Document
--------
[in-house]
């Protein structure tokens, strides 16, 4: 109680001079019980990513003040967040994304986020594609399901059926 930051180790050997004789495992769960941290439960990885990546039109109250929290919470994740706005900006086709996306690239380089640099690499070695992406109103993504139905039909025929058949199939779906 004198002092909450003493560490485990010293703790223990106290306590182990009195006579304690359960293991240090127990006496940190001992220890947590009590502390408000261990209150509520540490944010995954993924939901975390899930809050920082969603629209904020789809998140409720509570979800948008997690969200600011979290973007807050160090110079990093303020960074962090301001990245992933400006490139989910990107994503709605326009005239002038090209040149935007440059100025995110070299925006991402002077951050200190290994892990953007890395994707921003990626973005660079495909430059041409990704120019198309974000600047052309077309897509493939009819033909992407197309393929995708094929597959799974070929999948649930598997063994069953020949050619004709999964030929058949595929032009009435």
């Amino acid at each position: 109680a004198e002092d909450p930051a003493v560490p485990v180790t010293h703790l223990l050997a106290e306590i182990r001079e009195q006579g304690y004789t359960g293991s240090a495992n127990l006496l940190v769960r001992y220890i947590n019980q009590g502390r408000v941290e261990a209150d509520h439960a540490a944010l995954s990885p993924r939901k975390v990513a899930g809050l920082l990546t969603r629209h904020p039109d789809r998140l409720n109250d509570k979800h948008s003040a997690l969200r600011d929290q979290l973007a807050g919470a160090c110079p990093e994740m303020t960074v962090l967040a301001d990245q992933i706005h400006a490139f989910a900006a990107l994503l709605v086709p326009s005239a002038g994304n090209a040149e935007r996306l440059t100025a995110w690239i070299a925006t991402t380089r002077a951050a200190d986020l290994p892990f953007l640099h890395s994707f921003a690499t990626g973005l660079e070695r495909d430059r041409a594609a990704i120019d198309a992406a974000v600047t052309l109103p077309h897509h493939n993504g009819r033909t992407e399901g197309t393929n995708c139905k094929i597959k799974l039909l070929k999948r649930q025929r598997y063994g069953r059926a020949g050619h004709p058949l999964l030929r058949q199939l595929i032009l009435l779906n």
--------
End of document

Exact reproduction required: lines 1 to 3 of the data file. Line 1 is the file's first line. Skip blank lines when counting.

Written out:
[in-house]
């Protein structure tokens, strides 16, 4: 109680001079019980990513003040967040994304986020594609399901059926 930051180790050997004789495992769960941290439960990885990546039109109250929290919470994740706005900006086709996306690239380089640099690499070695992406109103993504139905039909025929058949199939779906 004198002092909450003493560490485990010293703790223990106290306590182990009195006579304690359960293991240090127990006496940190001992220890947590009590502390408000261990209150509520540490944010995954993924939901975390899930809050920082969603629209904020789809998140409720509570979800948008997690969200600011979290973007807050160090110079990093303020960074962090301001990245992933400006490139989910990107994503709605326009005239002038090209040149935007440059100025995110070299925006991402002077951050200190290994892990953007890395994707921003990626973005660079495909430059041409990704120019198309974000600047052309077309897509493939009819033909992407197309393929995708094929597959799974070929999948649930598997063994069953020949050619004709999964030929058949595929032009009435």
């Amino acid at each position: 109680a004198e002092d909450p930051a003493v560490p485990v180790t010293h703790l223990l050997a106290e306590i182990r001079e009195q006579g304690y004789t359960g293991s240090a495992n127990l006496l940190v769960r001992y220890i947590n019980q009590g502390r408000v941290e261990a209150d509520h439960a540490a944010l995954s990885p993924r939901k975390v990513a899930g809050l920082l990546t969603r629209h904020p039109d789809r998140l409720n109250d509570k979800h948008s003040a997690l969200r600011d929290q979290l973007a807050g919470a160090c110079p990093e994740m303020t960074v962090l967040a301001d990245q992933i706005h400006a490139f989910a900006a990107l994503l709605v086709p326009s005239a002038g994304n090209a040149e935007r996306l440059t100025a995110w690239i070299a925006t991402t380089r002077a951050a200190d986020l290994p892990f953007l640099h890395s994707f921003a690499t990626g973005l660079e070695r495909d430059r041409a594609a990704i120019d198309a992406a974000v600047t052309l109103p077309h897509h493939n993504g009819r033909t992407e399901g197309t393929n995708c139905k094929i597959k799974l039909l070929k999948r649930q025929r598997y063994g069953r059926a020949g050619h004709p058949l999964l030929r058949q199939l595929i032009l009435l779906n």